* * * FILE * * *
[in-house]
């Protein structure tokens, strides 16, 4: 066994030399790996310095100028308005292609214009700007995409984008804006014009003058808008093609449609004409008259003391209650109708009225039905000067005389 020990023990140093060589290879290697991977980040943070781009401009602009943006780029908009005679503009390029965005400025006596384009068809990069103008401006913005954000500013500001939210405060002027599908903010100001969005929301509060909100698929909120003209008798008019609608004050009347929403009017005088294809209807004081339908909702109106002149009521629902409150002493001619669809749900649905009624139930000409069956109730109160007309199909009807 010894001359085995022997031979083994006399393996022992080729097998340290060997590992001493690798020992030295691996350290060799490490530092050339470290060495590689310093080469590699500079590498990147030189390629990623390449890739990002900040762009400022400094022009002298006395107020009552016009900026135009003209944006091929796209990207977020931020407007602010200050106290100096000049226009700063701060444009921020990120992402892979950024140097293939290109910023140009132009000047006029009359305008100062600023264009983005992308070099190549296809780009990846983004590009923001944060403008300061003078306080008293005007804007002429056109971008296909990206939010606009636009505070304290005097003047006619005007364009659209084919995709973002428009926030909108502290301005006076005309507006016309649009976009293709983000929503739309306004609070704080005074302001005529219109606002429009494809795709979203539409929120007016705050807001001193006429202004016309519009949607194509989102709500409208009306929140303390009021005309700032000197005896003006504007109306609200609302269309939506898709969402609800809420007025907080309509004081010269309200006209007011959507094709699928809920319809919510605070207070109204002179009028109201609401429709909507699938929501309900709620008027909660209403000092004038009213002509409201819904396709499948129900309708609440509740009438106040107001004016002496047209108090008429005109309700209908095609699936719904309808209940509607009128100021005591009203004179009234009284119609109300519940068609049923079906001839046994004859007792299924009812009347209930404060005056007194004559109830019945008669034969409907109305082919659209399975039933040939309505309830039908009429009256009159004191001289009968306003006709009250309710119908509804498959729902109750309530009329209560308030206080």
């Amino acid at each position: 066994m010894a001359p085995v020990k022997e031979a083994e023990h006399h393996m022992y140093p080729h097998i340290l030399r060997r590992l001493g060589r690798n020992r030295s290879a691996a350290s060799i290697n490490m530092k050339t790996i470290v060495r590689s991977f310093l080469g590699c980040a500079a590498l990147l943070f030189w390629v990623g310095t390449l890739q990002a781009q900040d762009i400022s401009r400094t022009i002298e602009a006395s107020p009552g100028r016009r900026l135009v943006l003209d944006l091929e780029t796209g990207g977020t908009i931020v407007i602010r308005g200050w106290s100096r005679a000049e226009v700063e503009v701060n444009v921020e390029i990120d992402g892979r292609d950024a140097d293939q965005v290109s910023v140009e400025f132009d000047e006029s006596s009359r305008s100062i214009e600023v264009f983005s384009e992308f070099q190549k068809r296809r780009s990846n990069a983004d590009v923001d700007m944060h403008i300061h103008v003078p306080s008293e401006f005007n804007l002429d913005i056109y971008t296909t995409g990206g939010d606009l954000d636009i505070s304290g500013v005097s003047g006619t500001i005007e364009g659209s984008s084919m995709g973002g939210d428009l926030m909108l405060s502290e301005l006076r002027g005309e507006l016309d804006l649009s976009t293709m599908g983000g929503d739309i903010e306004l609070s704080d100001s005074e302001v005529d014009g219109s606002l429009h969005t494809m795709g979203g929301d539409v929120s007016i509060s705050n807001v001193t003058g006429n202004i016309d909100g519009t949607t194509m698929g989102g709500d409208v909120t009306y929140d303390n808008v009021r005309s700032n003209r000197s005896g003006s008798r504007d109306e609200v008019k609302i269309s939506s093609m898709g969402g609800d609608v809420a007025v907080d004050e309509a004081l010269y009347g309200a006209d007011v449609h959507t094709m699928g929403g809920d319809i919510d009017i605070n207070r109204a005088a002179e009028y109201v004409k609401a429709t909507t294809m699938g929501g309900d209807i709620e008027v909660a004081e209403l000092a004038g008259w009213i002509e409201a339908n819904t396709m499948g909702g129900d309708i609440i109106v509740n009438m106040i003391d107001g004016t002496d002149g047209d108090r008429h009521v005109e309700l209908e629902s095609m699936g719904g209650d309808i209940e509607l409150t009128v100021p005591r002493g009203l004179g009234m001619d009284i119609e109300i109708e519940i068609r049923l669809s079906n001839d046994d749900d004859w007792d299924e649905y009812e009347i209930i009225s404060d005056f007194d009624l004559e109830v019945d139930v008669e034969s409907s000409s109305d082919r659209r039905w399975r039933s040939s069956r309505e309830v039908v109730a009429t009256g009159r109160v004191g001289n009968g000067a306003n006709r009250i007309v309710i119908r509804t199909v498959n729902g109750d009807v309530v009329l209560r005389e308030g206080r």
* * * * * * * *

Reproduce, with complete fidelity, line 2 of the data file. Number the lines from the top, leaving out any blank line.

């Protein structure tokens, strides 16, 4: 066994030399790996310095100028308005292609214009700007995409984008804006014009003058808008093609449609004409008259003391209650109708009225039905000067005389 020990023990140093060589290879290697991977980040943070781009401009602009943006780029908009005679503009390029965005400025006596384009068809990069103008401006913005954000500013500001939210405060002027599908903010100001969005929301509060909100698929909120003209008798008019609608004050009347929403009017005088294809209807004081339908909702109106002149009521629902409150002493001619669809749900649905009624139930000409069956109730109160007309199909009807 010894001359085995022997031979083994006399393996022992080729097998340290060997590992001493690798020992030295691996350290060799490490530092050339470290060495590689310093080469590699500079590498990147030189390629990623390449890739990002900040762009400022400094022009002298006395107020009552016009900026135009003209944006091929796209990207977020931020407007602010200050106290100096000049226009700063701060444009921020990120992402892979950024140097293939290109910023140009132009000047006029009359305008100062600023264009983005992308070099190549296809780009990846983004590009923001944060403008300061003078306080008293005007804007002429056109971008296909990206939010606009636009505070304290005097003047006619005007364009659209084919995709973002428009926030909108502290301005006076005309507006016309649009976009293709983000929503739309306004609070704080005074302001005529219109606002429009494809795709979203539409929120007016705050807001001193006429202004016309519009949607194509989102709500409208009306929140303390009021005309700032000197005896003006504007109306609200609302269309939506898709969402609800809420007025907080309509004081010269309200006209007011959507094709699928809920319809919510605070207070109204002179009028109201609401429709909507699938929501309900709620008027909660209403000092004038009213002509409201819904396709499948129900309708609440509740009438106040107001004016002496047209108090008429005109309700209908095609699936719904309808209940509607009128100021005591009203004179009234009284119609109300519940068609049923079906001839046994004859007792299924009812009347209930404060005056007194004559109830019945008669034969409907109305082919659209399975039933040939309505309830039908009429009256009159004191001289009968306003006709009250309710119908509804498959729902109750309530009329209560308030206080």